This one goes back all the way to 1982. It is hilarious, helpful and accurate. I dare you to read this book and not find a decent length list of things you do or have yourself, just like the neurotic. (For example, I too have a scented sachet in my underwear drawer. A former co-worker brought one for everyone in the office from her trip to Greece and I didn’t know where else it would be appropriate to put.) This book is the proverbial mirror (that you’re supposed to hold up for yourself.)
The book goes through various descriptions of the neurotic
- The Seven Ages of the Neurotic
- The Private Lives of Neurotics
- The Neurotic at Home
- Health and Health Care for the Neurotic
- The Neurotic Looks for Love
- The World View
- The Neurotic Hall of Fame
Here’s an excerpt from the Winter section, where the Neurotic is considering throwing an New Year’s Eve party:
“The alternatives, of course, are even more chilling. To spend the night by yourself is unthinkable and perhaps even suicidal. To spend it among strangers at a lounge or a night club with a manic emcee at the helm is desperate and expensive. The only way of getting around the problem is to be madly in love, a prospect that is chancy to say the least“.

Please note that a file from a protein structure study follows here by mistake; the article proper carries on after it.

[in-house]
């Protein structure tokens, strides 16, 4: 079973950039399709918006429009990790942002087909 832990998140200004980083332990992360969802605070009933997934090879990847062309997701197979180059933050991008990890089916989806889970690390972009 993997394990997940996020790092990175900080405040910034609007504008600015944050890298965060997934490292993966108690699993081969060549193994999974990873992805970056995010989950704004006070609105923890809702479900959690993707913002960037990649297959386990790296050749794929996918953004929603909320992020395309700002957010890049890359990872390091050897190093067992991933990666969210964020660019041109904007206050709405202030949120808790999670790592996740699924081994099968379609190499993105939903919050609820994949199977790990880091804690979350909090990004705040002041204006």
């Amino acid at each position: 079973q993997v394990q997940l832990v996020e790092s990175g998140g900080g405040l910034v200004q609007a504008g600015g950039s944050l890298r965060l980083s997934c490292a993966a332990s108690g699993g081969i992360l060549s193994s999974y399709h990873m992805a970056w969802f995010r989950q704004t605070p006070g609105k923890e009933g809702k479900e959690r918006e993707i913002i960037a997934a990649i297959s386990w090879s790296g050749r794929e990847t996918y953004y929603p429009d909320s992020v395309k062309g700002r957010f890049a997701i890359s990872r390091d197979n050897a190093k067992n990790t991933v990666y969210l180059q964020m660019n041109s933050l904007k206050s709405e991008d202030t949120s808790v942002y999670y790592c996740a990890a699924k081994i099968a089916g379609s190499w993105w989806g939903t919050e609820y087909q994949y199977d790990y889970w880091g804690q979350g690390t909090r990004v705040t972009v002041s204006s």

If you get to page 88 and you still aren’t sure if you fit the category of “neurotic”, there are 3 lists of points referring to the neurotic’s house, apartment and car. If your behaviours match up with these, you are, for sure, neurotic.
If, in the end, you are too frazzled from reading about all of these signs of neuroses, it’s best to go to back to the beginning, which begins like this:
“It was no so long ago that most people were normal. They tilled the fields or worked hard in factories, they ate regular food that was hot and plentiful and served on thick crockery, they went to sleep shortly after it got dark, they prayed (all the time, not just when they were in trouble) and they engaged in sex under the covers with the lights out…”